News and Opinions  –  2017

Mother Earth, One Health – International Encounter in Argentina

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“We must promote the participation of communities, those working with animal, human, and plant health, scientists, ecologists, sociologists and environmentalists, as well as those who have empirical and experiential knowledge.”



Argentina - Australia - Bolivia - Brazil - Costa Rica- Ecuador - India - Mexico - Paraguay - Peru - Sweden

On 12-16 June, together with partners and allies, ReAct Latin America is arranging a large conference in Rosario, Argentina titled Mother Nature, One Health. The conference boasts over 60 presenters and participants attending from more than 10 countries, many of which are from South America.

The five day gathering will take a One Health perspective, focusing on areas such as:

  • Meaning of One Health
  • Strategy
  • Evidence
  • Good practice and stories

Representatives from 16 countries from all continents and more than twenty organizations put their hands and ideas to the program. Throughout the event, antibiotic resistance will be made visible as a complex multisectorial, social problem, with environmental, ecological and medical impacts.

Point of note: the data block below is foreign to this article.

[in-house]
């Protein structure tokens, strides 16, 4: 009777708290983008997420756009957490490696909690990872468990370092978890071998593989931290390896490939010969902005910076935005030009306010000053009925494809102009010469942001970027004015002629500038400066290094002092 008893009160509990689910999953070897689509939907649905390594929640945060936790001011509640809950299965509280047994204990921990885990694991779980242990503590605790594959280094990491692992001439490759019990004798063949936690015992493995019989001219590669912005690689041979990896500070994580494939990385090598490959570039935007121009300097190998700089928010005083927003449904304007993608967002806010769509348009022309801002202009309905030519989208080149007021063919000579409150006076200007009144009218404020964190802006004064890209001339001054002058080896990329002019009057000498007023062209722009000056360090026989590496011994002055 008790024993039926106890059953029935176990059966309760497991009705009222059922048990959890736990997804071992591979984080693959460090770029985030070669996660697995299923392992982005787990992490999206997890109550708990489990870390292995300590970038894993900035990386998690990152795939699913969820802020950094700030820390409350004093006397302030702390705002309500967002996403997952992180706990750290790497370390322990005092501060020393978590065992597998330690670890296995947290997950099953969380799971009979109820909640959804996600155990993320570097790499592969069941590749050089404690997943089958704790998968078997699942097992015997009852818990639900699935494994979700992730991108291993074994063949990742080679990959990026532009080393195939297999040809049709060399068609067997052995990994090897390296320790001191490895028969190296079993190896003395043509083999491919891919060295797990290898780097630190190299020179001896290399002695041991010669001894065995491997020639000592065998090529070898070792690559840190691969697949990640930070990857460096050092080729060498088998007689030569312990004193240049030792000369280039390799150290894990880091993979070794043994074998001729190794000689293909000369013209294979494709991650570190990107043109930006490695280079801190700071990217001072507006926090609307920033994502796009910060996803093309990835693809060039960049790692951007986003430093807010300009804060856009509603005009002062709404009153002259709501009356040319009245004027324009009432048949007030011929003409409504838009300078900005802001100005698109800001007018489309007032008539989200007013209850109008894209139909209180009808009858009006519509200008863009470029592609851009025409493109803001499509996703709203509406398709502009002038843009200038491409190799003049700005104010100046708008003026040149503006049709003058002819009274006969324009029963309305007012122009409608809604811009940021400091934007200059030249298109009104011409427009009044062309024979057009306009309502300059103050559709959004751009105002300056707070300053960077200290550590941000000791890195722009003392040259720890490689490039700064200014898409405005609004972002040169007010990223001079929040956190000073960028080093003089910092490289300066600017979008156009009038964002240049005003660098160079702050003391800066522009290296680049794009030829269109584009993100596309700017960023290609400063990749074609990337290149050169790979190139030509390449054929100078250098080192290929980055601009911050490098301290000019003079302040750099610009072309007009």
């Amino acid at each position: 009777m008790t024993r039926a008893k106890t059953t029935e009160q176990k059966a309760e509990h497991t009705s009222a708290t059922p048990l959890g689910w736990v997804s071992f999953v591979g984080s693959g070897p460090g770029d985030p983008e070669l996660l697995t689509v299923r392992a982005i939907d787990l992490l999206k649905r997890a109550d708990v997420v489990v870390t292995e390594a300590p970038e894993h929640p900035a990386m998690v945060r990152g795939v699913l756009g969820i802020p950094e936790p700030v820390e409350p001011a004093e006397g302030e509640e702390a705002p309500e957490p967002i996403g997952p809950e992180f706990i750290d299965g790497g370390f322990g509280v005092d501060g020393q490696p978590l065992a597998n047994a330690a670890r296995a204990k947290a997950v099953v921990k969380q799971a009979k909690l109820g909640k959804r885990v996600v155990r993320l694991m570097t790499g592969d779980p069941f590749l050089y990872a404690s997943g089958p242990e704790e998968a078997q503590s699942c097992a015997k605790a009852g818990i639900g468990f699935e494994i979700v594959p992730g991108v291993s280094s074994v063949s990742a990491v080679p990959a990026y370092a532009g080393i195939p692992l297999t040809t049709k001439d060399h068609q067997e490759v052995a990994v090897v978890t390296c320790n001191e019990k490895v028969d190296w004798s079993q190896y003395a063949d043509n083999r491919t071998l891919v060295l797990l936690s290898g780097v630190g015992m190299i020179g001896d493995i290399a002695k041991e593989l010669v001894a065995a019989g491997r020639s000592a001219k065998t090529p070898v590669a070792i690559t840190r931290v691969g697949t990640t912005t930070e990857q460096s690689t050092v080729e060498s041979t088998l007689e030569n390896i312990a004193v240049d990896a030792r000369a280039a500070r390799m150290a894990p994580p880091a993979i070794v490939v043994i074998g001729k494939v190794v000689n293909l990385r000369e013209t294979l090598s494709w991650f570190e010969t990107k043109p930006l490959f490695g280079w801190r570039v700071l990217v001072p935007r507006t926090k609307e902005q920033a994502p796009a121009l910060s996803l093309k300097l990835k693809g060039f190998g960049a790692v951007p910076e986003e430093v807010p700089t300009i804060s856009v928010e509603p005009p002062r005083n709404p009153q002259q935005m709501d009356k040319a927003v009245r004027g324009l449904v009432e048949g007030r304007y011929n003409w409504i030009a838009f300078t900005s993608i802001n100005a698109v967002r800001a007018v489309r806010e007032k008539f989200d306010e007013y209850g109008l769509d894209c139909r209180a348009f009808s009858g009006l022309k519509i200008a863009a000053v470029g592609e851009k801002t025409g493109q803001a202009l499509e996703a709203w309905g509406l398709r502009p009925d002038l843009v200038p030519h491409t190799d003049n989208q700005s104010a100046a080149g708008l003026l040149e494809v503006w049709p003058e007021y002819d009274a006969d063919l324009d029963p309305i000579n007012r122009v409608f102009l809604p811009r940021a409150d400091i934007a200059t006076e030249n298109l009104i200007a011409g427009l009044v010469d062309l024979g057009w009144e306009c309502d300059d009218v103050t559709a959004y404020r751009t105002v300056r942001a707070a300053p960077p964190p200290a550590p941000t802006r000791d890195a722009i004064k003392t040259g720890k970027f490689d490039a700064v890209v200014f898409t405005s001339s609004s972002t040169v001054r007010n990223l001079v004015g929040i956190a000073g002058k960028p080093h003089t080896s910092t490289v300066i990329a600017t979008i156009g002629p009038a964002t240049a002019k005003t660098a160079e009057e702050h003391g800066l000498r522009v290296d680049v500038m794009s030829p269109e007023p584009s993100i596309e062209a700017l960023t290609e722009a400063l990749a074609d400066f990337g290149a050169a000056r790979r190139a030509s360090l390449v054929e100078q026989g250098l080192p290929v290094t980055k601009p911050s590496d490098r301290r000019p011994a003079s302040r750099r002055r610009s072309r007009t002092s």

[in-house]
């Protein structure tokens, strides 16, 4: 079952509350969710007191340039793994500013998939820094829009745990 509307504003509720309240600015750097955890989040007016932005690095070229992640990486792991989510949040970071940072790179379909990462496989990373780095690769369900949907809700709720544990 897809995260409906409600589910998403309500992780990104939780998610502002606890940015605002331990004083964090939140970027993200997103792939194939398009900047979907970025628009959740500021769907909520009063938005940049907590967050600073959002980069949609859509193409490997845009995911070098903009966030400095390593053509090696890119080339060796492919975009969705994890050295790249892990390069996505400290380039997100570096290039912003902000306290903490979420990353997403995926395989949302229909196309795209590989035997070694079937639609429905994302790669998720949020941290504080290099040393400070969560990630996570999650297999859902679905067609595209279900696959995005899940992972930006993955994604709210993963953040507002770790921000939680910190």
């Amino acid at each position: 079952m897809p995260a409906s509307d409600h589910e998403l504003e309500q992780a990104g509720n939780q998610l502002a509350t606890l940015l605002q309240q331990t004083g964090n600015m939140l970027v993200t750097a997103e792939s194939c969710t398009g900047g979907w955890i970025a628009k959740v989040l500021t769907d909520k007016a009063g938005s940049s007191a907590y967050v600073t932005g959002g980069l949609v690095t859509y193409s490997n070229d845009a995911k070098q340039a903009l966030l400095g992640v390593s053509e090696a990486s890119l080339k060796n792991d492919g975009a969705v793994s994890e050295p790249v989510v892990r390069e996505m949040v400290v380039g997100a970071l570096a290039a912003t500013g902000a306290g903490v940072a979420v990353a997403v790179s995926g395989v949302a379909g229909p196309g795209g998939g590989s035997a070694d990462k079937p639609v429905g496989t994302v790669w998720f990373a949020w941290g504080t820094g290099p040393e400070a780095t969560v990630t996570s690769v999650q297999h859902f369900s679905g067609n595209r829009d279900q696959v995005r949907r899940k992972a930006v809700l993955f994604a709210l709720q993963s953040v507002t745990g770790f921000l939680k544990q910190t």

Arturo Quizphe, Head of ReAct Latin America.

New stakeholders from a mix of social, cultural and academic backgrounds will be brought together to learn and discuss how to stop the spread of antibiotic resistance.

Arturo Quizhpe, Head of ReAct says:

“I am really looking forward to the Mother Earth Encounter. It is a great opportunity for new stakeholders to learn more about the interconnectivity between antibiotic resistance and the health of humans, animals, plants and the earth. We look forward to interacting, and sharing knowledge and experiences so that we together can work to improve the health of all and prevent the spread of resistance.”

We have to remember that human health depends on what happens with our ecosystems, with our lakes and seas, with our valleys and mountains, with our planet. The interaction between the members of the Earth is constant and dynamic.

We must remember that efforts to improve human health need a holistic approach addressing diseases of people, animals, plants and our vast microbiosphere.

Let us remember that the human being has had a significant impact on nature initiating a new geological time called the Anthropocene. Food contamination and bacterial resistance to antibiotics are two good examples to illustrate the destructive effects on the human species of such anthropogenic modification of the environment.

Read more about the International Encounter – Mother Earth, One Health (in Spanish)